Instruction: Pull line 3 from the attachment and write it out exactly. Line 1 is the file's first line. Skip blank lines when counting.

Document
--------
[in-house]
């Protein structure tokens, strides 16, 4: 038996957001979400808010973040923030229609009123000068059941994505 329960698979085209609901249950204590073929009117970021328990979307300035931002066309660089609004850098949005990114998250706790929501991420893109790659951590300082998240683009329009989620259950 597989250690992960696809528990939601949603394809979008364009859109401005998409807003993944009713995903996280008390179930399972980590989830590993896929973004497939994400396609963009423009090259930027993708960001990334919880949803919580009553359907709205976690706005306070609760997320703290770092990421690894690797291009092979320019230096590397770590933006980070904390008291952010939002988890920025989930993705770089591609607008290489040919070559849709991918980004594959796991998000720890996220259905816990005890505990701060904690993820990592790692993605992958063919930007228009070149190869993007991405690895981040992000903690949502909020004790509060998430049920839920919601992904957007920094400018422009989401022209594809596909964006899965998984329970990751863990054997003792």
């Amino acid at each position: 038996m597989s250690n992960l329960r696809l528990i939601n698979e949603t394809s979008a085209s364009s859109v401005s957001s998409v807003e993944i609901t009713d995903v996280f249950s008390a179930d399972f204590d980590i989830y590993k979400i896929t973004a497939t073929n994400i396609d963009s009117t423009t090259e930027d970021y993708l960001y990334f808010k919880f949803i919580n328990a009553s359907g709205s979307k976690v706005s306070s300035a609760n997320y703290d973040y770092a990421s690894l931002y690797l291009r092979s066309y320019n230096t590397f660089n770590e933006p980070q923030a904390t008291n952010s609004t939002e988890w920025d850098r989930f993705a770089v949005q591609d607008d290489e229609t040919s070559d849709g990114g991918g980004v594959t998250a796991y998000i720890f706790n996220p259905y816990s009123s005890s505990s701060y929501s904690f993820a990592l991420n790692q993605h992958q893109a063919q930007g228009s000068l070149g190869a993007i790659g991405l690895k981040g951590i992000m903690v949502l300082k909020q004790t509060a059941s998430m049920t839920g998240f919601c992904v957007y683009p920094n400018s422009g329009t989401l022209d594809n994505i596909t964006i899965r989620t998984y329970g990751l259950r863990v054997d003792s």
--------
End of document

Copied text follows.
């Amino acid at each position: 038996m597989s250690n992960l329960r696809l528990i939601n698979e949603t394809s979008a085209s364009s859109v401005s957001s998409v807003e993944i609901t009713d995903v996280f249950s008390a179930d399972f204590d980590i989830y590993k979400i896929t973004a497939t073929n994400i396609d963009s009117t423009t090259e930027d970021y993708l960001y990334f808010k919880f949803i919580n328990a009553s359907g709205s979307k976690v706005s306070s300035a609760n997320y703290d973040y770092a990421s690894l931002y690797l291009r092979s066309y320019n230096t590397f660089n770590e933006p980070q923030a904390t008291n952010s609004t939002e988890w920025d850098r989930f993705a770089v949005q591609d607008d290489e229609t040919s070559d849709g990114g991918g980004v594959t998250a796991y998000i720890f706790n996220p259905y816990s009123s005890s505990s701060y929501s904690f993820a990592l991420n790692q993605h992958q893109a063919q930007g228009s000068l070149g190869a993007i790659g991405l690895k981040g951590i992000m903690v949502l300082k909020q004790t509060a059941s998430m049920t839920g998240f919601c992904v957007y683009p920094n400018s422009g329009t989401l022209d594809n994505i596909t964006i899965r989620t998984y329970g990751l259950r863990v054997d003792s």